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Culinary creativity

Marcus Cordova heads up Wind Crest’s wildly popular dining program

Created date

July 24th, 2012

Marcus Cordova learned how to cook while trailing on the apron strings of his Grandma Lila. When he was just a boy, he followed her as she made dishes for the family restaurant. He wanted to help; he wanted to learn. For the last five years, Cordova has brought his cooking expertise and managerial skills to Wind Crest, where, as director of dining services, he shares the love he learned from his grandmother over searing pans and bubbling pots with the people who live at the Erickson Living community in Highlands Ranch, Colo.

The hand that stirs the pot

Cordova spent his summers with his grandparents in a small town in Southern Colorado. The mother of 9 and grandmother of nearly 40, Grandma Lila raised her family cooking for and running the one restaurant in a town so small you d miss it if you blinked, he says. In the 1970s, his grandparents retired and lived in Monta Vista. Meanwhile, Cordova grew up in the ranks of an Italian restaurant where he first started as a dishwasher at 15. By the time he was 18, he was managing the restaurant s kitchens in all three of its establishments. At 20, Cordova moved to Monta Vista to run his own restaurant, where Grandma Lila visited daily to taste sauces, offer advice, and deliver the corn tortillas she made for him. She was 65 then and is 86 now, still cooking up a storm in her own kitchen. Cordova says he learned valuable lessons from his grandmother that extended beyond the recipes. He learned to make each dish with love, and he also learned that how one treats people matters. He carries these lessons with him in his daily life when he prepares meals or consults in the Wind Crest kitchen or when he teaches his own children how to make his favorite dish of his grandmother s (grilled chicken tacos). It s the details that make things special the care and effort put into each meal. And his grandmother isn t the only one who s taught him. Everybody I ve ever worked with has taught me something valuable, Cordova says.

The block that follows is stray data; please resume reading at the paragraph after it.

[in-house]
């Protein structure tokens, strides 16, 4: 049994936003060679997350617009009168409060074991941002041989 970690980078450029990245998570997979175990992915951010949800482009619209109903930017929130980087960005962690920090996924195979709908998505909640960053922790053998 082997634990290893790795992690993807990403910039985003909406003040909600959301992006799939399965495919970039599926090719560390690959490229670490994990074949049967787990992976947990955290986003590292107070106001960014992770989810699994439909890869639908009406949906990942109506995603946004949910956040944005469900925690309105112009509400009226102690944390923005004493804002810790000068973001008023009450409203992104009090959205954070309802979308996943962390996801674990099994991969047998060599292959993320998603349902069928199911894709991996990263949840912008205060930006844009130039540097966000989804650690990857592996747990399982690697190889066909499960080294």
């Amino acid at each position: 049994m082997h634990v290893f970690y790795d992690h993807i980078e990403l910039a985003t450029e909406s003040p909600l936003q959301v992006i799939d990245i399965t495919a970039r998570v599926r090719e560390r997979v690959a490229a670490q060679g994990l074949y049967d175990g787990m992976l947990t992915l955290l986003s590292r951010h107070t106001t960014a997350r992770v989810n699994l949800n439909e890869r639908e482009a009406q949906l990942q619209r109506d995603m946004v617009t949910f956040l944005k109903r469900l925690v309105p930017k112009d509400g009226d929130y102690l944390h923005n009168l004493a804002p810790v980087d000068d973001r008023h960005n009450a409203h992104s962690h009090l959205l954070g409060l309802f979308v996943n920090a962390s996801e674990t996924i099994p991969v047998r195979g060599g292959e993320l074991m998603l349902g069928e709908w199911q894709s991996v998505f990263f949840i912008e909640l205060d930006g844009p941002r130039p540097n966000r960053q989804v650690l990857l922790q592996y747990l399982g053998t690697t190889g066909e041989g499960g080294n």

Just like a country club

Cooking for seniors wasn t something Cordova considered. Coming from a hospitality background, he admits he had a preconceived notion of retirement communities as a nursing home and that he couldn t have been more wrong. I envisioned long white corridors and residents in wheelchairs all lined up, Cordova says. But as soon as he saw Wind Crest, he thought, This is just like a country club. He also knew that cooking more than 1,000 meals every day would be a challenge that would help him keep growing as both a chef and a person. Cordova sees the people who live at Wind Crest as a large extended family and wants to make each event, each meal special for them. The restaurant offers special events every month, along with Theme Thursdays, which feature the creations of a different Wind Crest chef each week. This gives the people who live here even more variety on the menus and also allows the chefs a feeling of ownership, Cordova says. All of this echoes the fact that he trusts his culinary team and encourages them to push the creative envelope, all for the community s benefit. To be able to offer community members fun and fresh meals on the cutting edge, Cordova constantly consults with his culinary team. And it s the team itself (the nearly 150 people who both cook and serve food) that excites him their creativity, their energy, their enthusiasm. Not only is it contagious, but it s reflected in the food served daily at Wind Crest. This is one of the reasons Wind Crest s dining services has ranked highest in the nation among Erickson Living communities in the resident satisfaction survey for two years in a row. And Cordova says the love of cooking that his Grandma Lila taught him inspires him to strive for a third!

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